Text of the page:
14. One simple hack is Alkaseltzer Gold. This has both sodium and potassium bicarbonate in the formulation. I get enough sodium but not enough potassuim so this is my go to alkalizer. Make sure it’s Gold like the metal and not Cold for the flu.

  15. Taste is a great indicator of need, and can indicate when you have had enough bi-carb.
    Everybody is different-experimentation is required to fit your specific needs. Try 1/8 tsp in 8 oz clean water. Hows it taste? Slippery clean or flat? try taste testing often-it changes throughout the day according to needs. Cheers!

  16. For those tracking their sodium intake, be aware that 1 tsp baking soda contains 1,200mg of sodium, which is about half the “recommended” daily intake.

    Eating a semi-keto diet I often have trouble getting anywhere near that target so it wouldn’t bother me, in fact it would help, but some might not want to have such a large addition.

    Mark: the recent website speed increase has been very welcome, but could you have your developer make the text in this comment input box darker? The light text makes the user experience horrible.

  17. Hi, as a child if we overate, my mother would mix about 1/2 tsp of baking sofa in a glass of water. We were told to take small sips over a period of time… 30 minutes? I think. Still use this to help with tummy upset.

  18. Toothpaste you can swallow! So much fluoride ingested as a kid…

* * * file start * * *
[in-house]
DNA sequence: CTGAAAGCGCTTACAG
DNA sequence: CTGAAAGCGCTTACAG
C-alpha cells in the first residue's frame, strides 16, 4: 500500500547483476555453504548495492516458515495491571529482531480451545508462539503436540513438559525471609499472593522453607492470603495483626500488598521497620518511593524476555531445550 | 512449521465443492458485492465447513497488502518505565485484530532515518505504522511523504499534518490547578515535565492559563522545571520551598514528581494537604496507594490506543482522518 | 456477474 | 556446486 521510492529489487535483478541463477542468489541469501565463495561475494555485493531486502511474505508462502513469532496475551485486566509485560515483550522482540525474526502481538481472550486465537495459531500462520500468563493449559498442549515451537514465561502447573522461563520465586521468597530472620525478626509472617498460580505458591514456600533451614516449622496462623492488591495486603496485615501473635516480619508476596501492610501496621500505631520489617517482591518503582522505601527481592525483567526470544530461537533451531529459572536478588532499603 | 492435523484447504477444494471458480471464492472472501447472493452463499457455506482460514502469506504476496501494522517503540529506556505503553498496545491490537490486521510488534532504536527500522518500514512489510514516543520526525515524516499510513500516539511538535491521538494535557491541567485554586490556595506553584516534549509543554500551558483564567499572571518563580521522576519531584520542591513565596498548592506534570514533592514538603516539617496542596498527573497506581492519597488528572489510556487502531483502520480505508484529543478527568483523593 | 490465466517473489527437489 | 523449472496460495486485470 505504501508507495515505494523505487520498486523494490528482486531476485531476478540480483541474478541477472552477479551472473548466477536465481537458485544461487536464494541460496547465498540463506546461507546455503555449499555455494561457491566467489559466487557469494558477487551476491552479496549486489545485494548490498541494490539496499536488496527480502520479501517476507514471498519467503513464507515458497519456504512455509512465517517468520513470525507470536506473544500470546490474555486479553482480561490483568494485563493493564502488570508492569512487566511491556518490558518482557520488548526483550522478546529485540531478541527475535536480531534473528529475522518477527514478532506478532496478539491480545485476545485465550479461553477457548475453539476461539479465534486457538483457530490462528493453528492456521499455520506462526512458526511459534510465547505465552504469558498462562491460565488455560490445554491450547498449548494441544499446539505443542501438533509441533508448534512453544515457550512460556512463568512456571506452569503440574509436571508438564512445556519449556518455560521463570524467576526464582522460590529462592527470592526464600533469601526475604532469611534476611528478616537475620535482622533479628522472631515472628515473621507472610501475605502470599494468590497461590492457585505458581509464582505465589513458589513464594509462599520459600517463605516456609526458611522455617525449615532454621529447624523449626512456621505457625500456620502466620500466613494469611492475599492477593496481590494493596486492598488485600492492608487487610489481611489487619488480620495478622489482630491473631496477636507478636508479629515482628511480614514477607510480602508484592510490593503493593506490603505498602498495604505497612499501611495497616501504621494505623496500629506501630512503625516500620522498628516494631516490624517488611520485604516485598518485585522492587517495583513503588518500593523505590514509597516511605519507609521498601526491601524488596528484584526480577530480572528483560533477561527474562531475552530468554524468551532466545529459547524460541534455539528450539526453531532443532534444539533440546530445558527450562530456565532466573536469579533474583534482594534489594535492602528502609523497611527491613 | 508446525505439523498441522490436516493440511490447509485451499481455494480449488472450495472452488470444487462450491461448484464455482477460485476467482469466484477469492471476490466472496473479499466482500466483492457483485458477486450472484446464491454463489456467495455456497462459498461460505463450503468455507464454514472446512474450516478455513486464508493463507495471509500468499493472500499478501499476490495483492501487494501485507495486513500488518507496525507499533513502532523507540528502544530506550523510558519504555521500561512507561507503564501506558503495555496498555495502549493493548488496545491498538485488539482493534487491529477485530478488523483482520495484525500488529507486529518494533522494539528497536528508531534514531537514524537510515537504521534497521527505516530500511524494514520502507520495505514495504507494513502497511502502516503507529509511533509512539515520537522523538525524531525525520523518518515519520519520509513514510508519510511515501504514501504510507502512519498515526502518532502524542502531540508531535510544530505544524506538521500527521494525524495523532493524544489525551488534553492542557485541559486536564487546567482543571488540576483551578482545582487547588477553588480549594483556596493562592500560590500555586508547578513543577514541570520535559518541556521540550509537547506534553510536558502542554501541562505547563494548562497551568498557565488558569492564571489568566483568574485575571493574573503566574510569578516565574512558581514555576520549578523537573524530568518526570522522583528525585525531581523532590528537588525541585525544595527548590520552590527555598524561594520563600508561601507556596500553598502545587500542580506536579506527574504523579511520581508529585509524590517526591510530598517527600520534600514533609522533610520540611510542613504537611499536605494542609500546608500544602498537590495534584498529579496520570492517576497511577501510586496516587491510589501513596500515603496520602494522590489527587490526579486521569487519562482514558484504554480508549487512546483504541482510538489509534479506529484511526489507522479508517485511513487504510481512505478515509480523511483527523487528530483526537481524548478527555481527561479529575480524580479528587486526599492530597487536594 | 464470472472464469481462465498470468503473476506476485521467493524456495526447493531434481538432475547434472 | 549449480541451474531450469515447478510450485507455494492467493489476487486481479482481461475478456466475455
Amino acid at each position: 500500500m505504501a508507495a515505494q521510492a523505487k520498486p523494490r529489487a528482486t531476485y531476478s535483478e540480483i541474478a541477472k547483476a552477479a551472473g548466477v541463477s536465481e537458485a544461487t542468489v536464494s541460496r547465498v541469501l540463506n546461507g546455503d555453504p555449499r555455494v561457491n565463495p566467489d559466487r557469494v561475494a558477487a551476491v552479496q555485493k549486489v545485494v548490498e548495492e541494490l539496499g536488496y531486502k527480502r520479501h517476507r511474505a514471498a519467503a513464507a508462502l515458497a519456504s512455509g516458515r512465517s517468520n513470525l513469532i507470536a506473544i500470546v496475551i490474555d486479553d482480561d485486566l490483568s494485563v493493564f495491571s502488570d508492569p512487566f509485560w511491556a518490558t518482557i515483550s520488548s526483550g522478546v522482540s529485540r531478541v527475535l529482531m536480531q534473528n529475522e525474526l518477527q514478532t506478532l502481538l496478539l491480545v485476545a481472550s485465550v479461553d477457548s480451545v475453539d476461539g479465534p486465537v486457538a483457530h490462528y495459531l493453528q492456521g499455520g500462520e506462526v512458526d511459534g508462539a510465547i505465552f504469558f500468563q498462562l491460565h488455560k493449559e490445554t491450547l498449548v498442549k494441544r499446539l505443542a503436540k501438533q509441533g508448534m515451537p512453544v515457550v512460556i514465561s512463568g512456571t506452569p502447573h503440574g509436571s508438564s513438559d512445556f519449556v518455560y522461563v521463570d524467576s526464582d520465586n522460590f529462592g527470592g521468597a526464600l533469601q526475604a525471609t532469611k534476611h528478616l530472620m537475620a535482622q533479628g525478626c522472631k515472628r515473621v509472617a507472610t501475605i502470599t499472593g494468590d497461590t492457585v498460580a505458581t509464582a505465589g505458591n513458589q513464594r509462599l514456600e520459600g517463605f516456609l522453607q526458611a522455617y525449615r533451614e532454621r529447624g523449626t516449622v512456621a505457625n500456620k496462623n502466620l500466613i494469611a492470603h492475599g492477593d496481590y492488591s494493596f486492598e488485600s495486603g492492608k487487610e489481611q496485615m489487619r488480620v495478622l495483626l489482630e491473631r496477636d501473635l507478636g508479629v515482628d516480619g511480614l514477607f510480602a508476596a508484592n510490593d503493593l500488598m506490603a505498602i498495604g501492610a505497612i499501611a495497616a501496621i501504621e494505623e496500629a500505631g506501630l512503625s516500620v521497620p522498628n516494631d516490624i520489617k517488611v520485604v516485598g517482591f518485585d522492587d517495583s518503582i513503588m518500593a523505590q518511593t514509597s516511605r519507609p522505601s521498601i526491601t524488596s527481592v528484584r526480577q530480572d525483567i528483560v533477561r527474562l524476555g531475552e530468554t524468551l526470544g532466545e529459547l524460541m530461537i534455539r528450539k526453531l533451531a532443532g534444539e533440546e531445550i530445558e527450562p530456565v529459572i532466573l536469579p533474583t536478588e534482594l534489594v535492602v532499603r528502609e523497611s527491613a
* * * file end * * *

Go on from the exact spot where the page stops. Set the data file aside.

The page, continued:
19. I’ve used baking soda mixed with water numerous times to cure a UTI. It reduces the acidity of your urine and seems to clear it up straight away. I also brush my teeth with it every day, have done for 35 years, never had a cavity.

  20. Thanks for discussing what’s the effective dose of baking soda should be used to autoimmune study. It also loves to read the various benefits of baking soda and about the sodium bicarbonate contains mineral waters have the same benefit.

  21. Great article. Did your initial gut rumbling reaction persist? or was it a one time thing?

  22. I take 1 teaspoon of sodium bicarbonate in sparkling water (more palatable) to stop night leg cramps and it works a treat.

  23. Thank you so much for this article. I just knew that Baking Soda increases time to exhaustion. I will surely add this to my intake.

  24. I never thought baking soda can play a role in ketogenic diet. This article is an eye-opener. It’s very informative and comprehensively written. Thank you sharing this with us.

  25. My husband has gout and kidney stones. Sodium bicarbonate (a teaspoon a day) lowers his blood acidity and has been useful in preventing the precipitation of uric acid.

  26. Iron deficiency, excessive acid and even dehydration in the body can cause the growth of kidney stones. The baking soda water helps alkalise the urine to dissolve the uric acid, which in turn helps to remove kidney stones, further restoring the pH levels of the body.